Chris Hansen’s offer for a new sports arena is not good enough, said a letter signed Monday by eight of the nine members of the Seattle City Council. But that doesn’t mean no – more like whoa.
The council members were eager to make clear they weren’t be obstructionist, just hard negotiators.
“As we move forward to ‘yes,’ we think we can work through these things,” said council member Tim Burgess, who chairs the council’s finance committee overseeing the proposed $490 million project in SoDo. He and fellow council members Sally Clark and Mike O’Brien called a press conference Monday 45 minutes ahead of the scheduled meeting of the King County Council that was to have included later in the day a vote on the memorandum of understanding.
The city council wanted to get out ahead of the county council so it didn’t appear that that the city was trailing the county in hard-balling Hansen into concessions in the original MOU.
Clark emphasized that nothing in the letter was new to Hansen, whose team has been in private negotiations with city and council staff for weeks.
“We know this is deal has been described as the best deal Seattle has received,” she said. “We want this to be a great deal for everyone.”
Besides seeking more security for the public’s potential $200 million lease-purchase investment and protecting the city-owned KeyArena, the council members (except for Bruce Harrell) were pushing to get Hansen to agree to divert some portion of the revenue stream dedicated in the MOU to debt retirement to traffic mitigation.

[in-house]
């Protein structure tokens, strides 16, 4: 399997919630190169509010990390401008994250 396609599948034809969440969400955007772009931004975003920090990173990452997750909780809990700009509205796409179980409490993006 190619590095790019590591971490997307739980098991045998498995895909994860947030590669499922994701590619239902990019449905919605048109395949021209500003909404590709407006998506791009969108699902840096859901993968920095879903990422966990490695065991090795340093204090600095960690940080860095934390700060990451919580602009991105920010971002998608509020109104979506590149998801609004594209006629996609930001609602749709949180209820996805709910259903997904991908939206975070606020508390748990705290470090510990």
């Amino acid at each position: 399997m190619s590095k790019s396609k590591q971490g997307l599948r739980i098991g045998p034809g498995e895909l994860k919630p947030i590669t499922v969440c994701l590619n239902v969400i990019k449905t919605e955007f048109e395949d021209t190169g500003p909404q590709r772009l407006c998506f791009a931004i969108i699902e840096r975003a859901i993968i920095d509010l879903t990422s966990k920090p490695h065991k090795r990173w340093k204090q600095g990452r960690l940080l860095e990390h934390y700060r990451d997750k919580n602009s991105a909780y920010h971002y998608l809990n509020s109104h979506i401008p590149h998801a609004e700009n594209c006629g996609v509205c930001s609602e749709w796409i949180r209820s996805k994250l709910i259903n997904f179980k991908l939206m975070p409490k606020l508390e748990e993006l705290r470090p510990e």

“We are not supportive of a structure that captures 100% of the public resources generated by the arena for private purposes (and) does not represent an appropriate balance between private and public benefit,” the letter said.
The original deal proposes a $200 million “loan” via construction bonds to build an arena once NBA and NHL teams are secured, or $120 million if only the NBA is brought in. Hansen said the deal could work either way, leaving the council to ask that some portion of the difference between the numbers be dedicated to traffic mitigation that would satisify at least some of the complaints by arena opponents.
“We expect that Mr. Hansen will come back to us and say, ‘This can be done,’ or, ‘you’re crazy,” said Clark.
Burgess said that he has he did not think that any of the proposed changes to the MOU would preclude a vote planned for Sept. 20. But changes to the MOU would first have to be approved by another vote from the city council.